Rumor can not be trusted at face value, but it can be dissected for clues. The rumor on the Knights had been growing in the last few months. Armored civilians in Hatbrim, Barrelmouth, making futile attacks on government buildings, large company offices, mana refineries. At first, these attacks seemed random, the acts of crazy individuals. But gossipers gossip, and conspiracists began to draw their connections. Because while none of the attacks were particularly successful, they had one important thing in common. The attacks were done with magic, but not commoner magic, manaless magic, old magic. The kind of magic that brings floodgates down. The kind of magic that sows Plague.
And one name began to surface. The Star Gazer Knights. We laughed. Power had not been drawn from the moon and stars for some dozen generations. And now, a ragtag cult of armored fanatics… it had been difficult to take the rumors more seriously than the joke they were most likely to be. That was before the attack.
Standard Mana, the most powerful company in Saloondria, this fact can not be denied, whose company office in Barrelmouth is less penetrable than Hatbrim Keep, a right fortress overlooking the Barrelmouth undercity… ransacked as if it were a farmer’s hut. The first son of the Dragon Baron stolen under the guard of fifty battlemages, dismembered and returned the following day to the smoldering remains of the Baron’s company mansion…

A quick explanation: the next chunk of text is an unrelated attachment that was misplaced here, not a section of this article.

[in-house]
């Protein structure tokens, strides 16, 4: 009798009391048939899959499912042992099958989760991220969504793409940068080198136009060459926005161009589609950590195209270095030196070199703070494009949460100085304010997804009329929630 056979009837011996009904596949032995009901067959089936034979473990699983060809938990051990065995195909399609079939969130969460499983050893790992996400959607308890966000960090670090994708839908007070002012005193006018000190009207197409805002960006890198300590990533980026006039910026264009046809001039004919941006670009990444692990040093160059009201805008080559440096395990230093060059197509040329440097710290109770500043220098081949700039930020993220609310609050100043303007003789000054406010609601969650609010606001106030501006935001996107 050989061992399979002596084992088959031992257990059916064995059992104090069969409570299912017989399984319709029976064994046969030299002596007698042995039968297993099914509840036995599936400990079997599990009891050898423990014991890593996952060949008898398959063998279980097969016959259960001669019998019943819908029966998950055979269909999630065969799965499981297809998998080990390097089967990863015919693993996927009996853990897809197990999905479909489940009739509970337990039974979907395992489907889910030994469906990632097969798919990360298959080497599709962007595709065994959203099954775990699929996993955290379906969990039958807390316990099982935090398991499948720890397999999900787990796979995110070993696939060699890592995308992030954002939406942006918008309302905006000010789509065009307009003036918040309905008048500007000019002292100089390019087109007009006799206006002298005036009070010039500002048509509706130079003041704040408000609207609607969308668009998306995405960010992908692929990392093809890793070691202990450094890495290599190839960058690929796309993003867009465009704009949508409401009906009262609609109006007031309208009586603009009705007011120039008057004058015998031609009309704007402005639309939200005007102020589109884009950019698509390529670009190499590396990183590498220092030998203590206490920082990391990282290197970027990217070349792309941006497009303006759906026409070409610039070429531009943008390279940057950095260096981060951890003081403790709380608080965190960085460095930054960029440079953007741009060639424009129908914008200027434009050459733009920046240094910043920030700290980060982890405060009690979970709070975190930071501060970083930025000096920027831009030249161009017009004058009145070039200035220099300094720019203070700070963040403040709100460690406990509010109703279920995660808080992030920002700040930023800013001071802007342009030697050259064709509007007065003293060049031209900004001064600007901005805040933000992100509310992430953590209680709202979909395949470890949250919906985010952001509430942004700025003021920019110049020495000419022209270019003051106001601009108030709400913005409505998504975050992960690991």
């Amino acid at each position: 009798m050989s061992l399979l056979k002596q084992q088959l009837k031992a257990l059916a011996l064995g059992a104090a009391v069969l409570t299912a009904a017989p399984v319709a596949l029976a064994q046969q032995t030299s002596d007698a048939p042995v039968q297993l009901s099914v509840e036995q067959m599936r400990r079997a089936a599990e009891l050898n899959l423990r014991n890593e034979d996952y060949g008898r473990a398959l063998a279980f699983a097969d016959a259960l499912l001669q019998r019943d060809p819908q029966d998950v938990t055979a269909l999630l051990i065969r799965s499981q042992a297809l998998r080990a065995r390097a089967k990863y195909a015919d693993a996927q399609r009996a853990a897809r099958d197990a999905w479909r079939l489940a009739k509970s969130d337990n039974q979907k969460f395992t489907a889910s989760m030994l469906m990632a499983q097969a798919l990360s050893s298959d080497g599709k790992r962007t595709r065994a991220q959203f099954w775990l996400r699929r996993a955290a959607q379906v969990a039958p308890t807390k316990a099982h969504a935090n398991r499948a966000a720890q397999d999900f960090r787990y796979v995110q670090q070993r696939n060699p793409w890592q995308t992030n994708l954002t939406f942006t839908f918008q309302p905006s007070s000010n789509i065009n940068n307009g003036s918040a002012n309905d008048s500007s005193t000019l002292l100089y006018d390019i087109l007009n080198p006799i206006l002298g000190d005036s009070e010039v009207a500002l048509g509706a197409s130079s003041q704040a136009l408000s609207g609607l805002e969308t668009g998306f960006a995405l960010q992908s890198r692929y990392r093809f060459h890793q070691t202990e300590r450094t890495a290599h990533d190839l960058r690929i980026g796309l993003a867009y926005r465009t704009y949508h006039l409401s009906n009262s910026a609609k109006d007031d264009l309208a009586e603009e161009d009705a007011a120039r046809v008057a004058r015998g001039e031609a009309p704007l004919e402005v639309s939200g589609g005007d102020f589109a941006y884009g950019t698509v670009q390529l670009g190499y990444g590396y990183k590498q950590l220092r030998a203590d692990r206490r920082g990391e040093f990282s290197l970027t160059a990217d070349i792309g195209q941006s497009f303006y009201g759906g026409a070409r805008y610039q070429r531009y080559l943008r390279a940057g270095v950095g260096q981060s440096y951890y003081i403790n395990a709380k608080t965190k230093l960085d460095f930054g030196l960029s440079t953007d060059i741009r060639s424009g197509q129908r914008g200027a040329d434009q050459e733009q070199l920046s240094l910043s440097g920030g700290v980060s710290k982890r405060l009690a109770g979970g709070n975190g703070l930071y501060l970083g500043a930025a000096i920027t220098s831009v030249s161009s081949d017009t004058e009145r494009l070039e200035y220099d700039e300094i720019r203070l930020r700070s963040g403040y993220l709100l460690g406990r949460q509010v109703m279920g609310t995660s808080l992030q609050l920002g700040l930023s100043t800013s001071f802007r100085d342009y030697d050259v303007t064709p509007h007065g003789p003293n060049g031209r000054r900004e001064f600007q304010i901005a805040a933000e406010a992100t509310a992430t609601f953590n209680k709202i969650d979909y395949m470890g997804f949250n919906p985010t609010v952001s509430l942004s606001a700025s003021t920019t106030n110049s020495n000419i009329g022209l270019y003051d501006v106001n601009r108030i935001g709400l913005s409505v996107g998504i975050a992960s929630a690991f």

“I can tell you one more thing,” Connor said eventually, “because I got here as the barracks was still burning their last. I managed to get the information you’ll be too late to find. Their eyes are set on another company sympathizer. The Star Gazer Knights are coming to Trickdraw Junction.”
We must have looked a motley crew. Clueless investigators, and the man outside the law, the man we investigated, staring blankly at one another, completely silent as the snow began to fall outside. There would be no arrests this morning. There would be a silent ride back to where we had come, as fast as we could manage. To warn of the coming of a thing that could not be prevented. But until that time, we would silently stare at one another in this room, contemplating the absurdity, the fantasy, the morality of it all. I knew what the sheriff would say, but he always strayed toward law over justice. A good man, but just that. I knew what he would demand of us. That we bring the renegade in, no matter the cost. That we disregard his lies, his fairytales, his deceptions. I did not look forward to facing the sheriff.
“A single man doing what he believes is necessary to preserve a bit of the good in this world, or a cult of sociopaths remaking the world into their own image.”
I’m not sure if it was Connor who said that before he disappeared into the morning snowfall, or if I had, to justify what I was going to do next. To justify what I had already done.